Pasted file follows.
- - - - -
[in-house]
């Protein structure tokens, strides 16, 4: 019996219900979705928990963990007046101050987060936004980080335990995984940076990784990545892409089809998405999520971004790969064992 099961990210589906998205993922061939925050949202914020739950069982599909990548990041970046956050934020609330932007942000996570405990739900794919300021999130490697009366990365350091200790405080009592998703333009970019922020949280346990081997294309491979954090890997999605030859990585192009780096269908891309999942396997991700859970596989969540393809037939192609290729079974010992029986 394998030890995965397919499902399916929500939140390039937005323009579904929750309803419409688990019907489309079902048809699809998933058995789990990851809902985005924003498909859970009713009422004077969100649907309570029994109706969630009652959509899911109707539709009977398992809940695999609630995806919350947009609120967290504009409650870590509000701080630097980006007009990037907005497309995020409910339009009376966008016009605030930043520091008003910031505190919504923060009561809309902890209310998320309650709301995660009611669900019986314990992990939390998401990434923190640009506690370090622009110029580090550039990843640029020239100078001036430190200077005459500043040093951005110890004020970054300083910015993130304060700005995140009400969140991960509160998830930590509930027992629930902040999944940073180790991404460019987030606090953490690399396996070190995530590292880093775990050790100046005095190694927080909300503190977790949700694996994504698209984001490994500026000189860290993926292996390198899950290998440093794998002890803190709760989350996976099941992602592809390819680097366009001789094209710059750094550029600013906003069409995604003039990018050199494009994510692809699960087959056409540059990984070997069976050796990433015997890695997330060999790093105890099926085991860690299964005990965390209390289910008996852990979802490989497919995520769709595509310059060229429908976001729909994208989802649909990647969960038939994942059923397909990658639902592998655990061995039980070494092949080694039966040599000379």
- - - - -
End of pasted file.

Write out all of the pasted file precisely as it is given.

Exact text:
[in-house]
């Protein structure tokens, strides 16, 4: 019996219900979705928990963990007046101050987060936004980080335990995984940076990784990545892409089809998405999520971004790969064992 099961990210589906998205993922061939925050949202914020739950069982599909990548990041970046956050934020609330932007942000996570405990739900794919300021999130490697009366990365350091200790405080009592998703333009970019922020949280346990081997294309491979954090890997999605030859990585192009780096269908891309999942396997991700859970596989969540393809037939192609290729079974010992029986 394998030890995965397919499902399916929500939140390039937005323009579904929750309803419409688990019907489309079902048809699809998933058995789990990851809902985005924003498909859970009713009422004077969100649907309570029994109706969630009652959509899911109707539709009977398992809940695999609630995806919350947009609120967290504009409650870590509000701080630097980006007009990037907005497309995020409910339009009376966008016009605030930043520091008003910031505190919504923060009561809309902890209310998320309650709301995660009611669900019986314990992990939390998401990434923190640009506690370090622009110029580090550039990843640029020239100078001036430190200077005459500043040093951005110890004020970054300083910015993130304060700005995140009400969140991960509160998830930590509930027992629930902040999944940073180790991404460019987030606090953490690399396996070190995530590292880093775990050790100046005095190694927080909300503190977790949700694996994504698209984001490994500026000189860290993926292996390198899950290998440093794998002890803190709760989350996976099941992602592809390819680097366009001789094209710059750094550029600013906003069409995604003039990018050199494009994510692809699960087959056409540059990984070997069976050796990433015997890695997330060999790093105890099926085991860690299964005990965390209390289910008996852990979802490989497919995520769709595509310059060229429908976001729909994208989802649909990647969960038939994942059923397909990658639902592998655990061995039980070494092949080694039966040599000379």